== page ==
An Analysis of Economic and Social Recession - Affected Constructs in the Kansas City Region (2000-2009)
Schrum, Janice; Ball, Jennifer; Martin, James
PublisherWashburn University, School of Business
SponsorKAW Valley Bank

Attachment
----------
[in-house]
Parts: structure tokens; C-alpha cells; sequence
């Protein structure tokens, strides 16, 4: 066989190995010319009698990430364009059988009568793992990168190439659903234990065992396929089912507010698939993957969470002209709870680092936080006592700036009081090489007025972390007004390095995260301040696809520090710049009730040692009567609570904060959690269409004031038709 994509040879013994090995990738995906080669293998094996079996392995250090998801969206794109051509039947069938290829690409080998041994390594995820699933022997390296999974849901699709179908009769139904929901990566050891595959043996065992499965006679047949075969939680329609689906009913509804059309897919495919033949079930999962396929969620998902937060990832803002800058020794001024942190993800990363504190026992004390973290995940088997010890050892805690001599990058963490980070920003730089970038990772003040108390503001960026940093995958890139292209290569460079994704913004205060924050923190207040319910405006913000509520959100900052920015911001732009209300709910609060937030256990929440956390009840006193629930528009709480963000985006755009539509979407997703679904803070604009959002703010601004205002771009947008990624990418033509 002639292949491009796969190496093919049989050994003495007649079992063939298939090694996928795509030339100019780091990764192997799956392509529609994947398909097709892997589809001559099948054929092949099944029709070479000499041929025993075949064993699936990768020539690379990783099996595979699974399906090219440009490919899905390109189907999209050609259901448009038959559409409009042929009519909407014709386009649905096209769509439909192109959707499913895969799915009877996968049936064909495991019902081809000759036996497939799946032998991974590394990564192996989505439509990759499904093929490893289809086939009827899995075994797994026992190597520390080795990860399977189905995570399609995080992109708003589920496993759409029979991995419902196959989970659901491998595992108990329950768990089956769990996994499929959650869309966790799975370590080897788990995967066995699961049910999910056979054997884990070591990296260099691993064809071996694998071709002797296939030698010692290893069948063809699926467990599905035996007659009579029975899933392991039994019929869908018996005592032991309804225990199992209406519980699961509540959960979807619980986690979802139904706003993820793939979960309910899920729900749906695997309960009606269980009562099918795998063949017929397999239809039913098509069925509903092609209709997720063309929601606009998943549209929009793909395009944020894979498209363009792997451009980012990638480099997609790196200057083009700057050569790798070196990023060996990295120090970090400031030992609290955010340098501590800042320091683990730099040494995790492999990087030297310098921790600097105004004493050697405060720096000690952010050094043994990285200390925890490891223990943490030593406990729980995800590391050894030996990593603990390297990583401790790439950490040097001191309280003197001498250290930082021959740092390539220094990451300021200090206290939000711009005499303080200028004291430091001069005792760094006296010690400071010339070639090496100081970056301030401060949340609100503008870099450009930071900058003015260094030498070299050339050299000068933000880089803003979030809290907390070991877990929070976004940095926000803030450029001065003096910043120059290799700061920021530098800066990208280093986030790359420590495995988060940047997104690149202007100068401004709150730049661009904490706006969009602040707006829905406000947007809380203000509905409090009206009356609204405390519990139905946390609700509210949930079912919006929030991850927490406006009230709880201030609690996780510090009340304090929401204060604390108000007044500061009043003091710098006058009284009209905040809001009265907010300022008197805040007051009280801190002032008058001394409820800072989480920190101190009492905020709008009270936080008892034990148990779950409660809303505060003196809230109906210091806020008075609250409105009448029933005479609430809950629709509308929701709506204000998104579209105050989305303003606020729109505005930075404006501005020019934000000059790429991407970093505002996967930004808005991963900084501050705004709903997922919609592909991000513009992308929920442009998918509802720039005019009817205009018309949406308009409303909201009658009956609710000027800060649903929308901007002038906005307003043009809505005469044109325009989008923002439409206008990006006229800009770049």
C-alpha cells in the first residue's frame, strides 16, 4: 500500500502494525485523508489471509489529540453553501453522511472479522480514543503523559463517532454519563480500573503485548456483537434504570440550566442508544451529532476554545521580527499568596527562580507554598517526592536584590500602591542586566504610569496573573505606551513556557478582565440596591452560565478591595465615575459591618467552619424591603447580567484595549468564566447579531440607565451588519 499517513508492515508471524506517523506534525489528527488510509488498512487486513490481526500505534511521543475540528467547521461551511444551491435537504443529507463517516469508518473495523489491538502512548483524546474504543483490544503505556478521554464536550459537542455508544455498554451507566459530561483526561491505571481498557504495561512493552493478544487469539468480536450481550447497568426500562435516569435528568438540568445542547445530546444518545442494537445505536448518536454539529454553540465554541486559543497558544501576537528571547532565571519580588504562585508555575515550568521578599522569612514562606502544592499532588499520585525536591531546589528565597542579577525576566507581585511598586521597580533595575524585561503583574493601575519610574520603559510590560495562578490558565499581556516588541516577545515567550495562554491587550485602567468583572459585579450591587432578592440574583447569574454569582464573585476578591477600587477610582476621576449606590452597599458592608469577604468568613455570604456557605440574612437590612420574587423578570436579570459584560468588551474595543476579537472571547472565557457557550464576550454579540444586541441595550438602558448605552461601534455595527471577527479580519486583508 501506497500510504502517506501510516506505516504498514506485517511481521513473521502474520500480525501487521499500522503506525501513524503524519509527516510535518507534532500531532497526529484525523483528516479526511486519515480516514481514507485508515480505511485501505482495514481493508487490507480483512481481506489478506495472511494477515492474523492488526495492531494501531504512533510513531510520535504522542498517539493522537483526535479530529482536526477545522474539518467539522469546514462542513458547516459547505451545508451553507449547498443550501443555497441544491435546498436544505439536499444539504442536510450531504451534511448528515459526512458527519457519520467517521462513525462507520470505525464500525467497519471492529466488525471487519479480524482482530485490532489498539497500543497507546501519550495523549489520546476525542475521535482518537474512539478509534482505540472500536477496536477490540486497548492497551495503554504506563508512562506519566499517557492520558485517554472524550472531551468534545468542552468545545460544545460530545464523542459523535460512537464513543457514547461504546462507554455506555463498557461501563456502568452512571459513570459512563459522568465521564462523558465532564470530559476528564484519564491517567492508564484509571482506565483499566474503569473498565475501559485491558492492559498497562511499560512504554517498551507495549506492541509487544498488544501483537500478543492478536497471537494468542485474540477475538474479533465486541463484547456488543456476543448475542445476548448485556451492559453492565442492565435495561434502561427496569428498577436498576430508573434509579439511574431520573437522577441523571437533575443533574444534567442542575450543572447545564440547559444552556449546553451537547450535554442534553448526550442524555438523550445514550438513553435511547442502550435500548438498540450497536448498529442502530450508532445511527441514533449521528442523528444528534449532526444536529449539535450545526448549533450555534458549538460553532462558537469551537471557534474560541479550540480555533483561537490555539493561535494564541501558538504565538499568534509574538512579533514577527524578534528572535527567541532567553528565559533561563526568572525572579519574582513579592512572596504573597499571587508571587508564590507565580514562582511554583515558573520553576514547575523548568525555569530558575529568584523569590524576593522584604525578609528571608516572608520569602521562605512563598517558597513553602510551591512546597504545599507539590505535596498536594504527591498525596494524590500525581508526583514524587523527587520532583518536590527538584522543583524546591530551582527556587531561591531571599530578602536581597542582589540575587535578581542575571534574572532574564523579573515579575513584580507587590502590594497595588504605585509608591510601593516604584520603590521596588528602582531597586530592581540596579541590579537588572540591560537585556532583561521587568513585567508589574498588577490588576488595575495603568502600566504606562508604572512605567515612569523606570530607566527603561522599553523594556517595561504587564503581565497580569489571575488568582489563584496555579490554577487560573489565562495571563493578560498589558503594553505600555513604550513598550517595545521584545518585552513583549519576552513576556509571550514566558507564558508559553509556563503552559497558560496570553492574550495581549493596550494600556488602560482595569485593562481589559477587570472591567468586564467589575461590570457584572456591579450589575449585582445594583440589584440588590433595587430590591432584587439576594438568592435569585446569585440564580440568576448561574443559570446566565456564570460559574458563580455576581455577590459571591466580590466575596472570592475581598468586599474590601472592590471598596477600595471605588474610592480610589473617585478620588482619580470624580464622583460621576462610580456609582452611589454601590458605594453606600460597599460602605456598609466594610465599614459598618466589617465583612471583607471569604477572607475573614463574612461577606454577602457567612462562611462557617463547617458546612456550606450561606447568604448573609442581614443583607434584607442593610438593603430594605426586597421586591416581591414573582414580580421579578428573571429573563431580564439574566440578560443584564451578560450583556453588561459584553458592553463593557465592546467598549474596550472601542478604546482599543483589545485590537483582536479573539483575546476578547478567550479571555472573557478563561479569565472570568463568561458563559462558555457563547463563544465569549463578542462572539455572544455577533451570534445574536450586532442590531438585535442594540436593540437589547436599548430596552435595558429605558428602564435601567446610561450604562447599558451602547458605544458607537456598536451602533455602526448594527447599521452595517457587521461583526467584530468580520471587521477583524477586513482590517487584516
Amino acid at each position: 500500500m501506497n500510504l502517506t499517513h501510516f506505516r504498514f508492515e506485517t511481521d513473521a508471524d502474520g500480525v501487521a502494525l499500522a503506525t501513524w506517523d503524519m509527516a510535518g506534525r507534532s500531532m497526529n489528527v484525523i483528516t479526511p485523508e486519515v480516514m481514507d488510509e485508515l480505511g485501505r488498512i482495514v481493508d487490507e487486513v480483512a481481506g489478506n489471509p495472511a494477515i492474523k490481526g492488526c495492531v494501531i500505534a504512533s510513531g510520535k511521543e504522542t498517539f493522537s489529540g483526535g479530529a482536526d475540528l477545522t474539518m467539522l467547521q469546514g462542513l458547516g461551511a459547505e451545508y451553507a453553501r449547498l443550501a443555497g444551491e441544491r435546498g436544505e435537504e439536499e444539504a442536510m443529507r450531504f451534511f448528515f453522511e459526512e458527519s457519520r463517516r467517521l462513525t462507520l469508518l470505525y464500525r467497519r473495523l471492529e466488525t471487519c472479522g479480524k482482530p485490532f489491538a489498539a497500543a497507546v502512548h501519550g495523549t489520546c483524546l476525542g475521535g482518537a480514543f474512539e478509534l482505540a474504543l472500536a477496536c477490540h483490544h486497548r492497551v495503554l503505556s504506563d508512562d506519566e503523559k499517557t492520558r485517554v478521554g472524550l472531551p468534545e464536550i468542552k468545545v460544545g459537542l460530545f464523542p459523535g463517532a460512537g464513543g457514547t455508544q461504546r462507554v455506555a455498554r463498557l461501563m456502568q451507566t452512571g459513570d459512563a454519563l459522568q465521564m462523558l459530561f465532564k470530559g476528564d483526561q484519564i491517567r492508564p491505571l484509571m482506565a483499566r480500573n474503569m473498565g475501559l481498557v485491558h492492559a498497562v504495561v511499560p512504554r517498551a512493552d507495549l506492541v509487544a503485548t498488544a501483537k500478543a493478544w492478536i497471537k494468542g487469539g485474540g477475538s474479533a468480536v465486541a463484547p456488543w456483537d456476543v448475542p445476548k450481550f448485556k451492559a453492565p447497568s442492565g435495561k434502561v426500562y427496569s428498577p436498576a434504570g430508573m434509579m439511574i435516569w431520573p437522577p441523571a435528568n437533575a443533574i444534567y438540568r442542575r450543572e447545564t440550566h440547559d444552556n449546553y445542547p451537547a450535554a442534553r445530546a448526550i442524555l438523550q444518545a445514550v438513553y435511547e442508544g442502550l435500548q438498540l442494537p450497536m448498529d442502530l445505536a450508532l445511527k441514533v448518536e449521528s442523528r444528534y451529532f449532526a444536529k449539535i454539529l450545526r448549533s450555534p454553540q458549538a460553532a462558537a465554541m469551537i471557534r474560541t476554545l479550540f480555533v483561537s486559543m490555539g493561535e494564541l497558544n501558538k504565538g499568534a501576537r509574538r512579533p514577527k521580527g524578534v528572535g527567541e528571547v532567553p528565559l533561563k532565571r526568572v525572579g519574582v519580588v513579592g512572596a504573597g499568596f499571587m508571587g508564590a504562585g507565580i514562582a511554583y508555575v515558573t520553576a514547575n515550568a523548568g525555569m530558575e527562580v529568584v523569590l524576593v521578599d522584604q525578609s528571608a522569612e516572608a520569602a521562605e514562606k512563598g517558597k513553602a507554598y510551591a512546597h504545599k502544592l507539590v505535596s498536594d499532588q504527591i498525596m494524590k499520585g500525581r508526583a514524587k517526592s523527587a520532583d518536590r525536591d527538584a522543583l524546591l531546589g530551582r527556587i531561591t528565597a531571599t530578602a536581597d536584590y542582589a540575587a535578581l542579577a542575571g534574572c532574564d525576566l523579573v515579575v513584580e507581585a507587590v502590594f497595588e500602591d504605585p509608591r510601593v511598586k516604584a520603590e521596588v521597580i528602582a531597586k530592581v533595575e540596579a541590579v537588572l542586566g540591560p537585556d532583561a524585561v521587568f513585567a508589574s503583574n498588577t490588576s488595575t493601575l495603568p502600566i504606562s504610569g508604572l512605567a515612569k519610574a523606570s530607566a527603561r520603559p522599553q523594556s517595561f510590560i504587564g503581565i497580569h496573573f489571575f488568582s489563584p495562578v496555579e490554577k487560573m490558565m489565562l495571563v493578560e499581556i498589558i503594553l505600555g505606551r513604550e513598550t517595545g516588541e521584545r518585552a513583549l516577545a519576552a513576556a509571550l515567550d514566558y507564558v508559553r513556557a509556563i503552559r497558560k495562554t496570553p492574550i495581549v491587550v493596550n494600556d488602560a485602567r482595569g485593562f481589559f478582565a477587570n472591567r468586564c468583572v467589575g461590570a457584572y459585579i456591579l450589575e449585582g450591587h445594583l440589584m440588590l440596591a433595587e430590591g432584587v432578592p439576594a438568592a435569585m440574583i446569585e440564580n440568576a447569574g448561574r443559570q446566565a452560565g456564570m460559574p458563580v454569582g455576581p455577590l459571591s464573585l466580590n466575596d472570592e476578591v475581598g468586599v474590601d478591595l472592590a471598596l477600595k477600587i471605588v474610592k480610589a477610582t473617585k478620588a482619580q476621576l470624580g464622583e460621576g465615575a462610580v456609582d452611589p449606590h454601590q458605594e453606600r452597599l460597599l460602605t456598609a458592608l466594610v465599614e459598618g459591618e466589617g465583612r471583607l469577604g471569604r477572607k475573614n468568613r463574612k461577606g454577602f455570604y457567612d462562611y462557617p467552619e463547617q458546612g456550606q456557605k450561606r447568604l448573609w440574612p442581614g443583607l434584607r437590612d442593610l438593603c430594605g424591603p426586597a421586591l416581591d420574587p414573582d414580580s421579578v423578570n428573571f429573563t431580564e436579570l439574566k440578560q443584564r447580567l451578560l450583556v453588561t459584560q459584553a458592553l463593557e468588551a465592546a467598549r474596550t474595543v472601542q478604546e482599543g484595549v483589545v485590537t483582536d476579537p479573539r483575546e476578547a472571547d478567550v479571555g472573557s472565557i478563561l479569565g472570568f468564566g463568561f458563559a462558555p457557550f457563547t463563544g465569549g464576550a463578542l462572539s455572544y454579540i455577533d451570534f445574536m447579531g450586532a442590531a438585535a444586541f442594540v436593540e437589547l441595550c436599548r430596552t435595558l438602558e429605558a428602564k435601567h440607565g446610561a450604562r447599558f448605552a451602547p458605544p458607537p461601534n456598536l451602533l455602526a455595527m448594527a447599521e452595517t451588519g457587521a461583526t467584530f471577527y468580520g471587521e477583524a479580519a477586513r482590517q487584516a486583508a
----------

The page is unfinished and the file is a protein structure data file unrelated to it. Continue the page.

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It is a common occurrence. This time, maybe it is the luncheon speaker at a suburban Johnson County Rotary Club meeting. Or maybe it is two retirees discussing the latest weather and economic forecasts at a diner in a small west Missouri town. But when the discussion turns to the current recession, the story goes something like this, "We in the Midwest aren't affected the same way as the rest of the country. We likewise don't enjoy as much of the benefit of economic booms as the rest of the US when the nation's economy is rapidly expanding." But is this true? That is the first hypothesis investigated by this paper. A related corollary deals with the social response to recessions in the Midwest. Statements like "There are unique values related to work ethic and family in the Midwest that help its people weather recessions better than other regions of the US. As such, the Midwest's social fabric will mitigate certain negative social outcomes (divorce, crime etc.) during periods of economic recession." This likewise sounds plausible; but is it true? It comprises the second hypothesis investigated by this paper.
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